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  Topic Review (Newest First)
05-07-2012 03:25 PM
Crazy Girl
Re: Interviews and Articles

Originally Posted by castrationcult View Post
I've written a piece about Nikolay, who has always been one of my favourite players to watch
01-12-2012 02:54 AM
Re: Interviews and Articles

Originally Posted by castrationcult View Post
I've written a piece about Nikolay, who has always been one of my favourite players to watch
Interesting... thanks for posting
01-09-2012 01:06 PM
Re: Interviews and Articles

I've written a piece about Nikolay, who has always been one of my favourite players to watch
09-27-2010 08:08 PM
Re: Interviews and Articles

trust me know one else hopes im right more than i do
09-27-2010 02:09 PM
Crazy Girl
Re: Interviews and Articles

Originally Posted by misty1 View Post
everyone that has been injured and been back on tour for a while now has now had some success

gasquet won a title

simon won in metz

it's truly should be davy's time
misty, my friend. I hope you're right!

Keeping crossed our fingers!!

09-27-2010 12:12 PM
Re: Interviews and Articles

everyone that has been injured and been back on tour for a while now has now had some success

gasquet won a title

simon won in metz

it's truly should be davy's time
09-27-2010 09:08 AM
Crazy Girl
Re: Interviews and Articles


It's your turn.
09-24-2010 04:05 PM
Crazy Girl
Re: Interviews and Articles

Originally Posted by alfonsojose View Post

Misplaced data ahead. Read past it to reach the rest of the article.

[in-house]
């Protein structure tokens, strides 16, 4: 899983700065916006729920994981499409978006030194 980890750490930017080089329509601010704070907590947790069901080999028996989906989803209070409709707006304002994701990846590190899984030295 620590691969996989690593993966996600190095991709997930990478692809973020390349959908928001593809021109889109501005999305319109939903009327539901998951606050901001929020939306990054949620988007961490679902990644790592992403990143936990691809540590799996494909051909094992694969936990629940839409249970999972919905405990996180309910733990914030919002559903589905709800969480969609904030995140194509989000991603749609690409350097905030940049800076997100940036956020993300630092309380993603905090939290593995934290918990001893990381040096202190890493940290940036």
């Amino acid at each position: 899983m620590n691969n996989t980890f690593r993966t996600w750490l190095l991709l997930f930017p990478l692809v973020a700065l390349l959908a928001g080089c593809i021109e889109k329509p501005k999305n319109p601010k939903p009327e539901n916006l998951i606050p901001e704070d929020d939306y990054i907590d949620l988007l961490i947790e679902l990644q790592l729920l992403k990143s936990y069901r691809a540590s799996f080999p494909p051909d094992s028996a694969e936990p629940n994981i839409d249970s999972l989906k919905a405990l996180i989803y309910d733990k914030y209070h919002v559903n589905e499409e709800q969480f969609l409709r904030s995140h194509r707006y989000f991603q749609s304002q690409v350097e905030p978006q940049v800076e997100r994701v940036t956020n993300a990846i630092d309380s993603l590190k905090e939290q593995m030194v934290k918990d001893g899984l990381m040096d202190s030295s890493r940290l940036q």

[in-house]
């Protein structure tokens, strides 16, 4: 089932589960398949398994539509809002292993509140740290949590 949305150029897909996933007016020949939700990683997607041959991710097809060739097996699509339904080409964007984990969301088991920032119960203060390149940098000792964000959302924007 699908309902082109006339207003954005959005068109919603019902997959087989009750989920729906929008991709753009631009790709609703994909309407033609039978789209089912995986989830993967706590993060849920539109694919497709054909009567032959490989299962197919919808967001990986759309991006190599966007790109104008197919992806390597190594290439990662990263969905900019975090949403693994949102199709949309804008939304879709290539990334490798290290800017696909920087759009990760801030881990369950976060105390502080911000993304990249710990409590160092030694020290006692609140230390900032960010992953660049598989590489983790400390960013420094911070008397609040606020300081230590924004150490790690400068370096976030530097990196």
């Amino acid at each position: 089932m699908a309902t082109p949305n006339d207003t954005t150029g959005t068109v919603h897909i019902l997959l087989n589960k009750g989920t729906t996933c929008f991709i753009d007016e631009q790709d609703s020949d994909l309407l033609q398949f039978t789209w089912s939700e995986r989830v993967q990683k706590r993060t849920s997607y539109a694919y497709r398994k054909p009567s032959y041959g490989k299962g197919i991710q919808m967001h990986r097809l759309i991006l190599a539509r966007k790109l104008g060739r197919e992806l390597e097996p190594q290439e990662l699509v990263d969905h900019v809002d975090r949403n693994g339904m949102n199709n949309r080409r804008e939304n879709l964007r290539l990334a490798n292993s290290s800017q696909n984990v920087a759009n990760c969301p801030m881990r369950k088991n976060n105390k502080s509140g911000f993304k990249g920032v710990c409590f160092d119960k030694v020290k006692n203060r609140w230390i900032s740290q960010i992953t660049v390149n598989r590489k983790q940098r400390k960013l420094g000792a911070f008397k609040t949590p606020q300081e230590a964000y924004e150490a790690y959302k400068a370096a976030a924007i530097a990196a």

Kolya, come back
Yes Niko!!!!

Alfonso is saying well: COME BACK!!!
09-24-2010 03:16 AM
Re: Interviews and Articles

Kolya, come back
09-16-2010 02:45 PM
Re: Interviews and Articles

He is soo funny...

He will play Malasya
09-10-2010 04:05 PM
Crazy Girl
Re: Interviews and Articles

I hadn't read this interview.
I'm happy than Niko feels as a German. I like very much the "Deutch Volk".
But I don't knew about this story to retire himself: I hope isn't true, and however, that he think very well about this possibility.
For me it shall be a shock, because I've just only two love: Niko and Roger!!

Please God!! Give Niko health and confidence!! He needs them so much!!

07-20-2010 06:24 PM
Re: Interviews and Articles

oh davy, please dont retire

hopefully he gets hos confidence back soon, but i cant believe that he feels this way
07-20-2010 05:57 PM
Re: Interviews and Articles

I translated a long German interview with Kolya:

„I’m Russian, but feeling German“

Interview by Petra Philippsen

July 20th, 2010

Punctually, tidy, reliable, disciplined – that’s how Nikolay Davydenko describes himself. He is the title defender of the tournament in Hamburg. The tennis world champion talks about home, his change and the increased recognition.

You have lived more than 10 years in Germany. Do you like the Germans?

I like the German mentality, which is totally different as the Russian one. Everything is punctual when it concerns appointments. You exactly know when, where and how. In Russia you can come late 2 days or a whole day and always say: I was stuck in a traffic jam. That’s normal.